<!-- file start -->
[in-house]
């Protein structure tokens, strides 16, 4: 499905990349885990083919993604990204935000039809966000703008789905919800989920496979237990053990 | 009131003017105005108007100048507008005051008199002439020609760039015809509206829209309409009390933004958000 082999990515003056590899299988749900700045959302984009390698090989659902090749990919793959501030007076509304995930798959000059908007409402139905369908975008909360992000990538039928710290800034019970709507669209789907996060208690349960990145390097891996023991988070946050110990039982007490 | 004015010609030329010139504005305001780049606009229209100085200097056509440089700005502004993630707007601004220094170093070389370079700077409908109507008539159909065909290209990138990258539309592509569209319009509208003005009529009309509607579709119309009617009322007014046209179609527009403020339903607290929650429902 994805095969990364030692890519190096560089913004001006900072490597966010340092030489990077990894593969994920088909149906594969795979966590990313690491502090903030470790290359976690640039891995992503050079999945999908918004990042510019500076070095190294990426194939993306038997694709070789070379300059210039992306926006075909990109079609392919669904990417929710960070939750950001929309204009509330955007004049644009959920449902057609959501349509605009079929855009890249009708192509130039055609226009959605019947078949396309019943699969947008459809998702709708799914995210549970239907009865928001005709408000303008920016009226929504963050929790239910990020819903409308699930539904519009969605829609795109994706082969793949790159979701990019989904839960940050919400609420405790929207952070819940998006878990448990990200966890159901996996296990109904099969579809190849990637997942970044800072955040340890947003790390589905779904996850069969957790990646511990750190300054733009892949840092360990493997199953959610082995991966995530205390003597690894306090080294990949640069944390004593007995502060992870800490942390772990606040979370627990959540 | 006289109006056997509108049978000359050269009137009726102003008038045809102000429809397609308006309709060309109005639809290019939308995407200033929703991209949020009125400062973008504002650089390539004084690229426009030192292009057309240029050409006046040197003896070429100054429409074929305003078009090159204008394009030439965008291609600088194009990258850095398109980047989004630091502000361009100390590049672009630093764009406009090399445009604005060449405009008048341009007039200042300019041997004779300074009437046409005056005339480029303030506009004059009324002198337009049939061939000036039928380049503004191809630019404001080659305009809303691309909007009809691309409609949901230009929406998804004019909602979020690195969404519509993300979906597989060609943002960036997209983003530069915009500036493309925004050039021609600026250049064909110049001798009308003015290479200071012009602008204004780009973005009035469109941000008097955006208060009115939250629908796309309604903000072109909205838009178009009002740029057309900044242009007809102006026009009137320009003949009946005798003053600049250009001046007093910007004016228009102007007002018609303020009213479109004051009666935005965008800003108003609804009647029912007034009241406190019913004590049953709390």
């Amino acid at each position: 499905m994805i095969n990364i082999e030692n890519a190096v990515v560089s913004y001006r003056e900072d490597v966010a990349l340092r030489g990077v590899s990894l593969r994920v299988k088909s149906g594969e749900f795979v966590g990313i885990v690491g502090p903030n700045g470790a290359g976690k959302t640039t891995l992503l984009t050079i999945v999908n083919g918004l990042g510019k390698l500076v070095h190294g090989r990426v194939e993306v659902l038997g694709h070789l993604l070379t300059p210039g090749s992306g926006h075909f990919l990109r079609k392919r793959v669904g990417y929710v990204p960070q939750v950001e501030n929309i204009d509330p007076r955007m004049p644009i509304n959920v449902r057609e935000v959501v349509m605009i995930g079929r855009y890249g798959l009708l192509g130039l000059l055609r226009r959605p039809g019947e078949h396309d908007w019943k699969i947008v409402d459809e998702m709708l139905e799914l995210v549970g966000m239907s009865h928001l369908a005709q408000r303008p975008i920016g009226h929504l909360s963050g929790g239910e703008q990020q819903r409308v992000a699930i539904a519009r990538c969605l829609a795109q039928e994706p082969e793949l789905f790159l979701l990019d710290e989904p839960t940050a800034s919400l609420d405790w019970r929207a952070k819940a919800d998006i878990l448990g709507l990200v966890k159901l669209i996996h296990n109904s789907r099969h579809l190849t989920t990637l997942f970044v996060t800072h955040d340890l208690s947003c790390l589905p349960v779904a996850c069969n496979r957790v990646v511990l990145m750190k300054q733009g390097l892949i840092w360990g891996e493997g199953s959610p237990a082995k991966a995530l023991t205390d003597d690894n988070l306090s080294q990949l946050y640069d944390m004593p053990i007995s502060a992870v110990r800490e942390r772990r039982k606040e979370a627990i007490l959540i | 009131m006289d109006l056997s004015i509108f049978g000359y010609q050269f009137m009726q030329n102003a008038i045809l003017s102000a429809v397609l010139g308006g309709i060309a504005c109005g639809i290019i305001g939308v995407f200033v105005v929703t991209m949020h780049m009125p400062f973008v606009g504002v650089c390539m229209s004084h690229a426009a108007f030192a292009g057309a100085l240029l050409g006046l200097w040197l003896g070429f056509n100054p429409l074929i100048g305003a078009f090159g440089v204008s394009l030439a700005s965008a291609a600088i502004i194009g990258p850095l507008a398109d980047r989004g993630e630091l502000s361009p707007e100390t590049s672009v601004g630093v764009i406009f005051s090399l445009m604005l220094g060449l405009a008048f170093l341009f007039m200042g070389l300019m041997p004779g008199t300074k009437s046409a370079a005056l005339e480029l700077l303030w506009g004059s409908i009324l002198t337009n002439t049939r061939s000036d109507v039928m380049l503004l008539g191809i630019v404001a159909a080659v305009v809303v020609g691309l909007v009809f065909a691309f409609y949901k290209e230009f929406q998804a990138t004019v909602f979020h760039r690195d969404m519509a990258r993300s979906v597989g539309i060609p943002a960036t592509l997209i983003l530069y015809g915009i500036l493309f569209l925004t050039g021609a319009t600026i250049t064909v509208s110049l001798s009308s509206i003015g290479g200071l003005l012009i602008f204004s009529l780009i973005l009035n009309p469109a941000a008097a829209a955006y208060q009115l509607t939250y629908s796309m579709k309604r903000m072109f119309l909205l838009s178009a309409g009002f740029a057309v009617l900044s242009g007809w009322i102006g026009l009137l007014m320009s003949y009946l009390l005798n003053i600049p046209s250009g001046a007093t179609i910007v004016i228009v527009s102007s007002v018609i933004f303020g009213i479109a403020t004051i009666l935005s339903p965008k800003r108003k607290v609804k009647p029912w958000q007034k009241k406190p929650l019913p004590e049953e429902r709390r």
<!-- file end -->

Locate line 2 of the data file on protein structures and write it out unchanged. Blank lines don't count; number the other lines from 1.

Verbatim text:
């Protein structure tokens, strides 16, 4: 499905990349885990083919993604990204935000039809966000703008789905919800989920496979237990053990 | 009131003017105005108007100048507008005051008199002439020609760039015809509206829209309409009390933004958000 082999990515003056590899299988749900700045959302984009390698090989659902090749990919793959501030007076509304995930798959000059908007409402139905369908975008909360992000990538039928710290800034019970709507669209789907996060208690349960990145390097891996023991988070946050110990039982007490 | 004015010609030329010139504005305001780049606009229209100085200097056509440089700005502004993630707007601004220094170093070389370079700077409908109507008539159909065909290209990138990258539309592509569209319009509208003005009529009309509607579709119309009617009322007014046209179609527009403020339903607290929650429902 994805095969990364030692890519190096560089913004001006900072490597966010340092030489990077990894593969994920088909149906594969795979966590990313690491502090903030470790290359976690640039891995992503050079999945999908918004990042510019500076070095190294990426194939993306038997694709070789070379300059210039992306926006075909990109079609392919669904990417929710960070939750950001929309204009509330955007004049644009959920449902057609959501349509605009079929855009890249009708192509130039055609226009959605019947078949396309019943699969947008459809998702709708799914995210549970239907009865928001005709408000303008920016009226929504963050929790239910990020819903409308699930539904519009969605829609795109994706082969793949790159979701990019989904839960940050919400609420405790929207952070819940998006878990448990990200966890159901996996296990109904099969579809190849990637997942970044800072955040340890947003790390589905779904996850069969957790990646511990750190300054733009892949840092360990493997199953959610082995991966995530205390003597690894306090080294990949640069944390004593007995502060992870800490942390772990606040979370627990959540 | 006289109006056997509108049978000359050269009137009726102003008038045809102000429809397609308006309709060309109005639809290019939308995407200033929703991209949020009125400062973008504002650089390539004084690229426009030192292009057309240029050409006046040197003896070429100054429409074929305003078009090159204008394009030439965008291609600088194009990258850095398109980047989004630091502000361009100390590049672009630093764009406009090399445009604005060449405009008048341009007039200042300019041997004779300074009437046409005056005339480029303030506009004059009324002198337009049939061939000036039928380049503004191809630019404001080659305009809303691309909007009809691309409609949901230009929406998804004019909602979020690195969404519509993300979906597989060609943002960036997209983003530069915009500036493309925004050039021609600026250049064909110049001798009308003015290479200071012009602008204004780009973005009035469109941000008097955006208060009115939250629908796309309604903000072109909205838009178009009002740029057309900044242009007809102006026009009137320009003949009946005798003053600049250009001046007093910007004016228009102007007002018609303020009213479109004051009666935005965008800003108003609804009647029912007034009241406190019913004590049953709390």